Crossing France you will find road signs advertising highlights of regional heritage. One of them is for a group in Chaource, depicting The Entombment of Christ. The Holy Sepulcher is situated in a crypt in the north of the church.


This group was meant to be experienced as if one was there the moment the dead body of Christ was mourned over by his family and friends. With every step you are not only closer to the scene, you are drawn into it. Once down in the crypt, just before your eyes are used to the semi-darkness you sense the presence of a small group guarding the tomb. Two soldiers are placed so you will notice them in the corner of your eye, drawing your gaze away from The Entombment. Larger than life, the are looking upon you intimidating from the shadows until you notice yet another one behind you, kneeling and gazing at the sad group in front of you.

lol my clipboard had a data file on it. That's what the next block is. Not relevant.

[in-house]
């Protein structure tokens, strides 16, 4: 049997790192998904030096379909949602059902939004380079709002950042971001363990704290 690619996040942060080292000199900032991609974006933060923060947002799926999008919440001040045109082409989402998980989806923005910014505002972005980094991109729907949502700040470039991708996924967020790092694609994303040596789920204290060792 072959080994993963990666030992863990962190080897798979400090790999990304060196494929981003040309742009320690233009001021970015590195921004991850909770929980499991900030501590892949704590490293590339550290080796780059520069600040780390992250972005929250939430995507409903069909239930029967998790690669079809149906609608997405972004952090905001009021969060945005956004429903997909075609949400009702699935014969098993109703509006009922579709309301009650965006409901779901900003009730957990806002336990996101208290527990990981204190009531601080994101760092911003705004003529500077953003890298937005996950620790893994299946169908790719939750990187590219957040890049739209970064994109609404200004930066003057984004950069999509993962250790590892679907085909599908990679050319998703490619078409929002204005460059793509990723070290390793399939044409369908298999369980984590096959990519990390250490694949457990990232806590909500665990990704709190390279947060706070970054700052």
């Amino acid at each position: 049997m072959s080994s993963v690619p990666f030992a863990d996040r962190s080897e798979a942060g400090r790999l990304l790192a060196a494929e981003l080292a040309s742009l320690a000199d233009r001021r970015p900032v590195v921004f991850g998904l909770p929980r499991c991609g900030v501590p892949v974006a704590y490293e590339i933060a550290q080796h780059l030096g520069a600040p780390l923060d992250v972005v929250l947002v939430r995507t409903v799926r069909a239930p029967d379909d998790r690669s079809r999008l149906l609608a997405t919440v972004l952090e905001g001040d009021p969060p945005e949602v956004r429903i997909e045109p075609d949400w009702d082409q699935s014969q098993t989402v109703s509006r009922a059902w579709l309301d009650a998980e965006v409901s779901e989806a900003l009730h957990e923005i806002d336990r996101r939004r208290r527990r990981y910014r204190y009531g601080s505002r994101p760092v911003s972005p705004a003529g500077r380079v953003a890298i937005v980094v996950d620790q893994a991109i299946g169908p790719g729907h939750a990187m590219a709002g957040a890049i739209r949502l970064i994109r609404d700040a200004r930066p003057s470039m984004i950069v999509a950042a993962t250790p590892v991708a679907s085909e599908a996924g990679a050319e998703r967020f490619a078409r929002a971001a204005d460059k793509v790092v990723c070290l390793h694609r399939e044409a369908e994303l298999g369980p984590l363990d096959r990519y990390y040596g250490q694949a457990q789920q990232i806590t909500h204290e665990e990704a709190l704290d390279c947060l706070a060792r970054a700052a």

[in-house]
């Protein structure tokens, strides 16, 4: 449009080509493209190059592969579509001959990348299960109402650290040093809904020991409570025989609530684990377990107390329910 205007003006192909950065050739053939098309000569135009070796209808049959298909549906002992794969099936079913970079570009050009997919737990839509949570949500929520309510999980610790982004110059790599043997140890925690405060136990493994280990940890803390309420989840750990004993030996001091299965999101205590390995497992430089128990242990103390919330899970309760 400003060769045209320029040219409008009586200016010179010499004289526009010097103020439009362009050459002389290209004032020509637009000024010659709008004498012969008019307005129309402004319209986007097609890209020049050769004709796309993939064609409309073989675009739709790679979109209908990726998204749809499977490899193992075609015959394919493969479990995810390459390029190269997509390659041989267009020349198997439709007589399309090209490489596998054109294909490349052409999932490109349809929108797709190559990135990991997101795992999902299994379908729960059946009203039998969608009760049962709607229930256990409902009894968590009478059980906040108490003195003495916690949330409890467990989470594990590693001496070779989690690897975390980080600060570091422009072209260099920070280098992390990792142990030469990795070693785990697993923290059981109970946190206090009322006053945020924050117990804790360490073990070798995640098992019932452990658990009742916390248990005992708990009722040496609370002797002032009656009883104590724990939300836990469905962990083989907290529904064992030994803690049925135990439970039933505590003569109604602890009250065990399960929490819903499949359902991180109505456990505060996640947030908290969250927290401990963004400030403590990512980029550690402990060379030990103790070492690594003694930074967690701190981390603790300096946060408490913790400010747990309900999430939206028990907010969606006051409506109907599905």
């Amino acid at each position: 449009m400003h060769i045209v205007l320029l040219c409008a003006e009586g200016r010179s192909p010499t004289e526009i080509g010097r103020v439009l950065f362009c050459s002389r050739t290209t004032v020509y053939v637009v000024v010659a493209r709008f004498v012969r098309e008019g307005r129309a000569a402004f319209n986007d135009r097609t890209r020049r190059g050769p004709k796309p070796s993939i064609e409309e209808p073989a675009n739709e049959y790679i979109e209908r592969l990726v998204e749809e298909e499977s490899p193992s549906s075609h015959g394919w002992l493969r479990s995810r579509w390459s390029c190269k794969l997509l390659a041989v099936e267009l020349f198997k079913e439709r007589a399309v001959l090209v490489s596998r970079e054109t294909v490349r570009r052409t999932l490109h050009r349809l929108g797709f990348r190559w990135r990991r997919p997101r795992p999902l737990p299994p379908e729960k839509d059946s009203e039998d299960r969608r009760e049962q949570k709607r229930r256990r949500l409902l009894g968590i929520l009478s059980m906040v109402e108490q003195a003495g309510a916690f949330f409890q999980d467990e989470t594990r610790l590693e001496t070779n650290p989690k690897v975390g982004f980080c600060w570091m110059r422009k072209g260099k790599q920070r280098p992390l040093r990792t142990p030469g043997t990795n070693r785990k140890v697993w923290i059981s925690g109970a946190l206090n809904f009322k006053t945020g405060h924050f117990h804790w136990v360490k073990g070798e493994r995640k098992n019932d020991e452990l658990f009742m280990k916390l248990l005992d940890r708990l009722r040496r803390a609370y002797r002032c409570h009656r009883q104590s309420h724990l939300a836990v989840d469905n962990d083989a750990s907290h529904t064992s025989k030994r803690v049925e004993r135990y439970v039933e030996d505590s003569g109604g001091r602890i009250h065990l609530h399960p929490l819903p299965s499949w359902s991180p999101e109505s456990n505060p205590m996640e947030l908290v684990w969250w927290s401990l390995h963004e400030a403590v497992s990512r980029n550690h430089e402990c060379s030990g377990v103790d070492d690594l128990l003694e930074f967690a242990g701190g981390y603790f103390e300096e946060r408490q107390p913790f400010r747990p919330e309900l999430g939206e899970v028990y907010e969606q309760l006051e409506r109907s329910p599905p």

Maître de Chaource

The groups are attributed to the Maître de Chaource. By making use of light and shadow, life-size and interaction the artist manipulates the viewers gaze. The sad expressions and gestures make sure no one misses its sorrowful subject and the empty side of the tomb is without a doubt an invitation to join the mourners. This manipulation makes us wonder why the patrons of the chapel, Nicolas de Monstier and Jacquelines de Laignes, let their effigies be made by another, lesser qualified, artist. Perpetually kneeling they turn their faces rigidly towards The Entombment. Where their statues even meant to be placed awkwardly against the back wall?